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A Wanderer in the Sprit Lands, by Franchezzo (A. Farnese), [1896], at

CHAPTER XXVI.--Farewell to the Dark Land.

I now perceived that those Brothers of Hope, who like myself had been assisting the poor wounded spirits, all belonged to the same company as myself, and they were all collecting together, the little starry lights we each carried looking indeed like emblems of hope in darkness. Faithful Friend and I joined the others and were soon interchanging greetings and congratulations, like a brigade of soldiers about to return home after a successful campaign.

Before we again passed through the fiery ring that encompassed this region, the leader of our band conducted us to the top of a high pinnacle of rock from which we beheld the cities and plains and mountains of that Land of Darkness, through which each of us had passed in our pilgrimage. And standing on that mountain peak we could survey the mighty panorama of Hell stretched out at our feet. He then addressed us in grave, solemn tones:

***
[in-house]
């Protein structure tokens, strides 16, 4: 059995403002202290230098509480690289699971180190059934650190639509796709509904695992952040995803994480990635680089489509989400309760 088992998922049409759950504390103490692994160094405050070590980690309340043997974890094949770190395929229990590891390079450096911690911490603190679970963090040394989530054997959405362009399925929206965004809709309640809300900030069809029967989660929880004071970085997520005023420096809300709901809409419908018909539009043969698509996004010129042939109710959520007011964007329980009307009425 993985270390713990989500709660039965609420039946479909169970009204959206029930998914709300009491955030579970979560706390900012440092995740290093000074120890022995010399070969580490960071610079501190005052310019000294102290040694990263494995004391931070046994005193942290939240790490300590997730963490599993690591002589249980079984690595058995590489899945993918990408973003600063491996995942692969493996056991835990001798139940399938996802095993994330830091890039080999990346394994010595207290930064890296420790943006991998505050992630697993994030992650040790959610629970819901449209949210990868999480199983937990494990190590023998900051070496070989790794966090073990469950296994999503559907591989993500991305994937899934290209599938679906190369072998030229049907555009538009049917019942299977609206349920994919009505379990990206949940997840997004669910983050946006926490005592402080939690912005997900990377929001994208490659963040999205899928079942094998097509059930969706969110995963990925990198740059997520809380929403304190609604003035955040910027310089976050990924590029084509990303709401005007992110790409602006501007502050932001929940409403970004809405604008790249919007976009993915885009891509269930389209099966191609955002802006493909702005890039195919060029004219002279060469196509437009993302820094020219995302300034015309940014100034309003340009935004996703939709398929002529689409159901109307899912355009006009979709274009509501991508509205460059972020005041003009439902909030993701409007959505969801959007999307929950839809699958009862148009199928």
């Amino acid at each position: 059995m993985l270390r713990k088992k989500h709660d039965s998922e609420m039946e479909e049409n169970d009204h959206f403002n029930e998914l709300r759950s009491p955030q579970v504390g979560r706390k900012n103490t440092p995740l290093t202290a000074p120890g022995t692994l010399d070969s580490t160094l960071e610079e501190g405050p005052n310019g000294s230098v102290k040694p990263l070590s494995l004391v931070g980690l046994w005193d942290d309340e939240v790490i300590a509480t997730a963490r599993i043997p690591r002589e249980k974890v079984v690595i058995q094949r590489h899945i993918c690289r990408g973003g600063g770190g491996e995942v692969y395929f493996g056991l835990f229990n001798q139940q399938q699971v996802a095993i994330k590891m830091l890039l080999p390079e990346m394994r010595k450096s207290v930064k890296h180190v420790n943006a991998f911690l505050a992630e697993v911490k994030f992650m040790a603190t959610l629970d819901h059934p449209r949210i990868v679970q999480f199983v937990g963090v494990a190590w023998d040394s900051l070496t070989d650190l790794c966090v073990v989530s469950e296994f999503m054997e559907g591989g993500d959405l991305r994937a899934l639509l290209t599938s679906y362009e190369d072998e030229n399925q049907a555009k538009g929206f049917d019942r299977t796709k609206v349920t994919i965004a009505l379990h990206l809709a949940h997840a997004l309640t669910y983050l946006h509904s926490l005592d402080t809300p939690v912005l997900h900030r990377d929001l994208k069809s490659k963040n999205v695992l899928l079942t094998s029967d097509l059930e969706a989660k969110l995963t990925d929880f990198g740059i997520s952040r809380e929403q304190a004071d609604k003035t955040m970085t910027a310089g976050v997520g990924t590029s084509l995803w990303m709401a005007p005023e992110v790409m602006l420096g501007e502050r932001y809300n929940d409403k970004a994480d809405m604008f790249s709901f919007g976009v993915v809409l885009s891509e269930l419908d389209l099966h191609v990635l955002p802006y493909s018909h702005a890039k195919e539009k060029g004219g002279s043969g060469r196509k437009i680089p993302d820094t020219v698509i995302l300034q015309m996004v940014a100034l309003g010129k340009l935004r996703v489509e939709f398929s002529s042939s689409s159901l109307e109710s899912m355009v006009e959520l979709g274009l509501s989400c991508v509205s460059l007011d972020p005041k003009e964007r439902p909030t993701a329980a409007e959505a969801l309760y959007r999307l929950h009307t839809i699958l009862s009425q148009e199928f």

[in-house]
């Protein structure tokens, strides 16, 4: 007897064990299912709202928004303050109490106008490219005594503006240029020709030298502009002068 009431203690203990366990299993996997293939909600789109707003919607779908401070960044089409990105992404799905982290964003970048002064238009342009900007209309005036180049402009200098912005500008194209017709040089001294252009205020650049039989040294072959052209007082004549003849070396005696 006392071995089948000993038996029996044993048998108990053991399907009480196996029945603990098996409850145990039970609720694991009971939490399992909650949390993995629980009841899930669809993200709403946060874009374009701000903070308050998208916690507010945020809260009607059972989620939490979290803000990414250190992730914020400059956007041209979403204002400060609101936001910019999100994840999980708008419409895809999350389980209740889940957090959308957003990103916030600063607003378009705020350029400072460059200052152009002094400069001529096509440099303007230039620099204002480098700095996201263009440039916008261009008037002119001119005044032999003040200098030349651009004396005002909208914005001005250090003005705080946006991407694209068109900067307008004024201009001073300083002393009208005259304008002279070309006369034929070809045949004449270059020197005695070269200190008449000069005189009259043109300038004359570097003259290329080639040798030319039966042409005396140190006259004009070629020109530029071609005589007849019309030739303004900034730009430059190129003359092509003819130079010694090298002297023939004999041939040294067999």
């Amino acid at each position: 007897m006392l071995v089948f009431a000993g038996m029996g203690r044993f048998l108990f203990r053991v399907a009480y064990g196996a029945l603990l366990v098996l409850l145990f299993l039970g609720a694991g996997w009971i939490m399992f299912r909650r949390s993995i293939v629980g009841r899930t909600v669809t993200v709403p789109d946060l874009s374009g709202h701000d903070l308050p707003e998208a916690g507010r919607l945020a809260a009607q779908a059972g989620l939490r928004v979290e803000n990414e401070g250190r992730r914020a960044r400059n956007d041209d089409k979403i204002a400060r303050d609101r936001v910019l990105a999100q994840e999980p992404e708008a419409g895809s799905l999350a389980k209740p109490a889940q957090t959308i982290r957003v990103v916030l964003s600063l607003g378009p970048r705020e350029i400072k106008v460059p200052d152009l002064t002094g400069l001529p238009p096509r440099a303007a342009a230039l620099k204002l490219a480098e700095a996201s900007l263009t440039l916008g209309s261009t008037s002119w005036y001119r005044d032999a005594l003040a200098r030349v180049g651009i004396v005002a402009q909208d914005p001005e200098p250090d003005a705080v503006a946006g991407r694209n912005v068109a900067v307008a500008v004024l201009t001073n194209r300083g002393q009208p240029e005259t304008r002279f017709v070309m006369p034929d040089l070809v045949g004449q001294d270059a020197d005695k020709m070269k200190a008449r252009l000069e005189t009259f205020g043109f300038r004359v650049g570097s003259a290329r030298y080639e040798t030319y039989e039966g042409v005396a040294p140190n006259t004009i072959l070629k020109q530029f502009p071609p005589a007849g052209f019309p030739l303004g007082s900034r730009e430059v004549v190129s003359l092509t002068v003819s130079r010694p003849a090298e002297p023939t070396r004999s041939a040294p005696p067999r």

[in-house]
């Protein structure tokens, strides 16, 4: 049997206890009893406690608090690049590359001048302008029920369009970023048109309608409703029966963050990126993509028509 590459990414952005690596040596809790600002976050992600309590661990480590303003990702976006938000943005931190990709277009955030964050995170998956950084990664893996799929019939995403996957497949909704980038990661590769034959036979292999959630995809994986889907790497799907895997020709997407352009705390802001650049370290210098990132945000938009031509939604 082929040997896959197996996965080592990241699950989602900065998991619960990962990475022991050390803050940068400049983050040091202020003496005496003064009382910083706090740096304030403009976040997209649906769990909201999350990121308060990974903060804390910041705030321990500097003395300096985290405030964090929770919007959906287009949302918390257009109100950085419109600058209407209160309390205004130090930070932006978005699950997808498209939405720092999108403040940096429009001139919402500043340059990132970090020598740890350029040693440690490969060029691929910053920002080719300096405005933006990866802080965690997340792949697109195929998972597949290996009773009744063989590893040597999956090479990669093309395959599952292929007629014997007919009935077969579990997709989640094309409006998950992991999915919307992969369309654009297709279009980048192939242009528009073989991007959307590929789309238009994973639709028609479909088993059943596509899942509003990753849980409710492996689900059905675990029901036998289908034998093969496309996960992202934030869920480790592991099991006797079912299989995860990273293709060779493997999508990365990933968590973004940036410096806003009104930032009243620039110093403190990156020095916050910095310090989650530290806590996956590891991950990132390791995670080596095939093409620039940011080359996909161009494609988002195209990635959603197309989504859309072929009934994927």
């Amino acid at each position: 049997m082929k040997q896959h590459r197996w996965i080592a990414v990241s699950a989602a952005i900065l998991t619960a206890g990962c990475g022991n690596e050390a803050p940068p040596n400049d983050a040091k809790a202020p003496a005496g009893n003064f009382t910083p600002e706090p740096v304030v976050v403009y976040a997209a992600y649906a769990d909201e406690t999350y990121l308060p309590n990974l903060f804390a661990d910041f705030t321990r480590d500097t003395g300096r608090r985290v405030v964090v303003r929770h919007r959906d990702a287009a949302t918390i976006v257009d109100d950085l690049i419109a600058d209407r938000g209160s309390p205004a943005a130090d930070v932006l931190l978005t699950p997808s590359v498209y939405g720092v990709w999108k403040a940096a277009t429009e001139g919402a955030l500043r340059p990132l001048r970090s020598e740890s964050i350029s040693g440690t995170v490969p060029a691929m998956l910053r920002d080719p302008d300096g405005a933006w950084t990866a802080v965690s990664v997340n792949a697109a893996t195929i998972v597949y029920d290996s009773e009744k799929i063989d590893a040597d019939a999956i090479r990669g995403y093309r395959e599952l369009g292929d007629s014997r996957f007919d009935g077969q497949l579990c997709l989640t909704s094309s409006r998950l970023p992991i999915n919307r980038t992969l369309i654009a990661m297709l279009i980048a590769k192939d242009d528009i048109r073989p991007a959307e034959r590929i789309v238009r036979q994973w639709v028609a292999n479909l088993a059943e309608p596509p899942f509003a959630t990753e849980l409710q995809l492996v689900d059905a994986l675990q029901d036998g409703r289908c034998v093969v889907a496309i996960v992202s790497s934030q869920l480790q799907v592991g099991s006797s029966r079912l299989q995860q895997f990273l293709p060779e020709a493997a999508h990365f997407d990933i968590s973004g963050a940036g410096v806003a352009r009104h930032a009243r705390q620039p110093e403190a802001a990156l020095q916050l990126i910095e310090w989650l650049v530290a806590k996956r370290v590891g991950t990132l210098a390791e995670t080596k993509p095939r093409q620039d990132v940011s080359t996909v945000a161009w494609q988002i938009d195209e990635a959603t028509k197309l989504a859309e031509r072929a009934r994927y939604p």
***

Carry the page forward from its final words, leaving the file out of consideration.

"This scene upon which we look is but a small, a very small, fractional portion of the great sphere which men have been wont to speak of as 'Hell.' There are dark spheres above this which may seem to many to deserve the name until they have seen this place and learned in it how low a soul can sink and how much more terrible in this sphere can be both the crimes and the sufferings. The great belt of dark matter of which is composed this, the lowest of the earth spheres, extends for many million miles around us, and has received within its borders all those multitudes of sinful souls whose material lives have been passed on earth, and whose existences date back to the remote far-off ages in which the planet Earth first began to bear its harvest of conscious immortals, destined to sin and suffer and work out each their own salvation till they should be purified from all earthly stain--all taint of their lower nature. The multitudes of such lives have been, and shall yet be, as the stars of the sky and the sands of the sea in number, and as each builds for himself his own habitation in the higher or in the lower spheres, so are the vast spheres peopled and their many dwelling places and cities formed.